Your ole man and the rest of his ilk kept the evil alive for 35 extra years thus far. Plus they have given my niece a great job .she is an ethnologist geeziz


  2. 2 2. Aaron Haspel

    Wow. I am often accused of swallowing right-wing propaganda, but left-wing propaganda, that’s new on me. I think the belief of the civil-rights marchers (or "dope-head hippies," your choice) in the government’s ability to eradicate racism was utterly misplaced, and I thought I made that clear. Apparently not.


  3. 3 3. Aaron's father

    "Old ACLU civil-rights lefties like my father?" Yeah, I guess that’s me. I still think it is wrong, and unconstitutional, to deny someone the position he deserves on merit because of his race, even if the race is White or Asian. If that is a "touching faith" in the power of government to eliminate racism, so be it. I think, however, that we were actually making good progress in the early 60′s before the courts turned anti-discrimination on its head and allowed, and then required, racial quotas. I guess that also means that I "was sold a bill of goods." Accurate, perhaps, Aaron, but cruel.


  4. 4 4. Bill Kaplan

    Every latitude would be the equator but for some discriminatory act. Personally, I get more exorcized about the discrimination recently described in the Wall Street Journal. Seems a lower middle-class Korean family scrimped and saved to send their talented son to prep school (either Exeter or Choate) because of the school’s excellent record of placement at the Ivys. After excelling at this prep school, our hero was denied admission to just about every college he applied. None of the colleges (1) wanted to take a student from Choate who needed financial aid, and (2) had an avaiable spot for a preppy with no Ivy ancestry.

    That is why my son, who will be attendig Stanford in another 15 years, will be educated in Hoboken public schools. If he is discriminated against, it won’t be because I put too much money and not enough thought into his education.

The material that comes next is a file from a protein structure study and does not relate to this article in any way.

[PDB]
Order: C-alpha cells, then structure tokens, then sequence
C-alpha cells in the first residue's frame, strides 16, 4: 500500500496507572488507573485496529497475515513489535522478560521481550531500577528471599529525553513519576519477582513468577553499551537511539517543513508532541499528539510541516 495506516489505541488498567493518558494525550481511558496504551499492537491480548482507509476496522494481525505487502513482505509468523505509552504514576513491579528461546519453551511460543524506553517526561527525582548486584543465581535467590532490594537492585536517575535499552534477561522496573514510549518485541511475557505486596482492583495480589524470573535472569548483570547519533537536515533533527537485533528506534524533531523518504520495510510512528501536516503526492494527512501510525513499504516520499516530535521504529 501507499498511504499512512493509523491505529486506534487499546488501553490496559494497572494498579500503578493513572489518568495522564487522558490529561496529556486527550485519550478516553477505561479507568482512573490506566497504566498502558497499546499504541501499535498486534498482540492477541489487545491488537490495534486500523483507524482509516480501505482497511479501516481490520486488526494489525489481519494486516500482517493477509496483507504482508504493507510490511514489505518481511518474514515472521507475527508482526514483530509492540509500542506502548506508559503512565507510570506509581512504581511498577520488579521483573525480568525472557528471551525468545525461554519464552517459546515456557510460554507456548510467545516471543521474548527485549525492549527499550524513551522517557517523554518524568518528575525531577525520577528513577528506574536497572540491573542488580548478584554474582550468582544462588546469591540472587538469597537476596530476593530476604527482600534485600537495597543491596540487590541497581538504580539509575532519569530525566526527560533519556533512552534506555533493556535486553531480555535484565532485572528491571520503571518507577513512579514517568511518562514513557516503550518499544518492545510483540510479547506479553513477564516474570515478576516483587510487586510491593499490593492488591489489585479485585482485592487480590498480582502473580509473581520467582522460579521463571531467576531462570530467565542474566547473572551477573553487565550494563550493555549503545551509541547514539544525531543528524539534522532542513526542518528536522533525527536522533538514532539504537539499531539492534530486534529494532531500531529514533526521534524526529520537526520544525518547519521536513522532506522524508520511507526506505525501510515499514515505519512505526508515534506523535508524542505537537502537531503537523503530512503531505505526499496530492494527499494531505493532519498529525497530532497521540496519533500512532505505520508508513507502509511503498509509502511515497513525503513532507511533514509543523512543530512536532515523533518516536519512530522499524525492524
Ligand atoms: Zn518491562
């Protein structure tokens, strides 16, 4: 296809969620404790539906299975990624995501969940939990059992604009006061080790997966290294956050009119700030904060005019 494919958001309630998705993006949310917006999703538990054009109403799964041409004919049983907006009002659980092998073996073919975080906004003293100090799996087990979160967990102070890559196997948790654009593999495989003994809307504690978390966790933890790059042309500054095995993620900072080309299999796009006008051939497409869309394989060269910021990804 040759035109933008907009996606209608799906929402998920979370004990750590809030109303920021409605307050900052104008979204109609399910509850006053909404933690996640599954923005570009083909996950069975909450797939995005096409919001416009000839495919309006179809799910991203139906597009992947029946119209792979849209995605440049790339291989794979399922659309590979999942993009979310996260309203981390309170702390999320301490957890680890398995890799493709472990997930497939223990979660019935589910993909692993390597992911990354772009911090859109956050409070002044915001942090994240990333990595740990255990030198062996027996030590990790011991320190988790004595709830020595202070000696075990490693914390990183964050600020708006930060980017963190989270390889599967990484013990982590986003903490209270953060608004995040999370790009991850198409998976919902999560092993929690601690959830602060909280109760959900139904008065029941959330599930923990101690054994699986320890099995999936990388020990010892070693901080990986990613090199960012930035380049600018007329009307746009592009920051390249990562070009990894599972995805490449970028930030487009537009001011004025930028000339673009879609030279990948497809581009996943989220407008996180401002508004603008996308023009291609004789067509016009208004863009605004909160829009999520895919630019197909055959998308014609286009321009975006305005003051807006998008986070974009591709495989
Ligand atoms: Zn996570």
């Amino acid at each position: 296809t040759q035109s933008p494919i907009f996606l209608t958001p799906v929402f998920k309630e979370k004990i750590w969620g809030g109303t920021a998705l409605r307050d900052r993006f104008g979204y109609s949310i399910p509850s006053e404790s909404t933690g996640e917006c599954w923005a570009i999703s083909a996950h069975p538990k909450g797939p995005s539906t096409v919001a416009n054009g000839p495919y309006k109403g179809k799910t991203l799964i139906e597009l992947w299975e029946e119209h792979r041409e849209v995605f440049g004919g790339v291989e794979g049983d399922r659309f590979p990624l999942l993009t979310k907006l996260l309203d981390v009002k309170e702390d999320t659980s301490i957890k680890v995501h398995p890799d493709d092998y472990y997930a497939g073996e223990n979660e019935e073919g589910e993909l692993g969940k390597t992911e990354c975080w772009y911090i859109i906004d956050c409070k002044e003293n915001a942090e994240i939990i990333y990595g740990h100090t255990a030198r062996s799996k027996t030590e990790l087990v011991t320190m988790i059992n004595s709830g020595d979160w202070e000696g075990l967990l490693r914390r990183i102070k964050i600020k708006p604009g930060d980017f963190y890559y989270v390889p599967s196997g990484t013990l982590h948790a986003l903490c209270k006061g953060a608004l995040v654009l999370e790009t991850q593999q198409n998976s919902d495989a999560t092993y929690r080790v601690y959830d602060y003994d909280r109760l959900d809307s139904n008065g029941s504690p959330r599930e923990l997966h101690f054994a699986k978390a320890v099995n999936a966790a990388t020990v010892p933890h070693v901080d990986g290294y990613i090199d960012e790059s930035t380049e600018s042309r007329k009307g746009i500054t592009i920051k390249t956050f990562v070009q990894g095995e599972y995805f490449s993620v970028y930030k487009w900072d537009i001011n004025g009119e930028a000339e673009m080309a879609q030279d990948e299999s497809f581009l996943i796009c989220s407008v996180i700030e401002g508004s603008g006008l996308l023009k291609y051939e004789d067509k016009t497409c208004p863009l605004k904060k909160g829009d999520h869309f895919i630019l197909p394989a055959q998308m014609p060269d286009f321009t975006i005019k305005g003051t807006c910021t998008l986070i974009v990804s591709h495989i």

5. 5 5. Eddie Thomas

    Bill, I can’t say that I follow you. How is every latitude a potential equator? And are you saying that you don’t want to put money into your son’s education because you are afraid that discrimination will make the investment a wasted one?


  6. 6 6. Michael Krantz

    Jay, the civil rights marches in the South happened before there were "hippies," and before most white people had heard of "dope." The whites who first participated in those marches (a few of whom were murdered for their trouble, presumably by less-enlightened southerners, whose numbers were also legion) had a huge impact on public opinion, and thus political opinion, and eventually on the laws themselves; they deserve better than your shallow diatribe.


  7. 7 7. jay mckee

    sorry mr krantz for denigrating hippies.
    the civil rights dopers were not hippies cuz hippies hadnt been invented yet
    and killing trespassers isnt murder


  8. 8 8. Bill Kaplan

    Eddie:

    I don’t want to pay for an education only to find that it forecloses opportunities. I presume that the deficiencies of public school education are remediable through supplemental home schooling. Besides, he’s three and independently discovered negative numbers. I don’t think book learning is going to be his problem.

    As for the latitude line, I lifted it from Mark Twain. It is meant to convey the idea that anyone (or in this case, thing) believes he would be the chief but for some cosmic injustice.


  9. 9 9. replacement industrial cartridge filters

    I enjoy reading a post that will make men and women think.
    Also, thank you for allowing me to comment!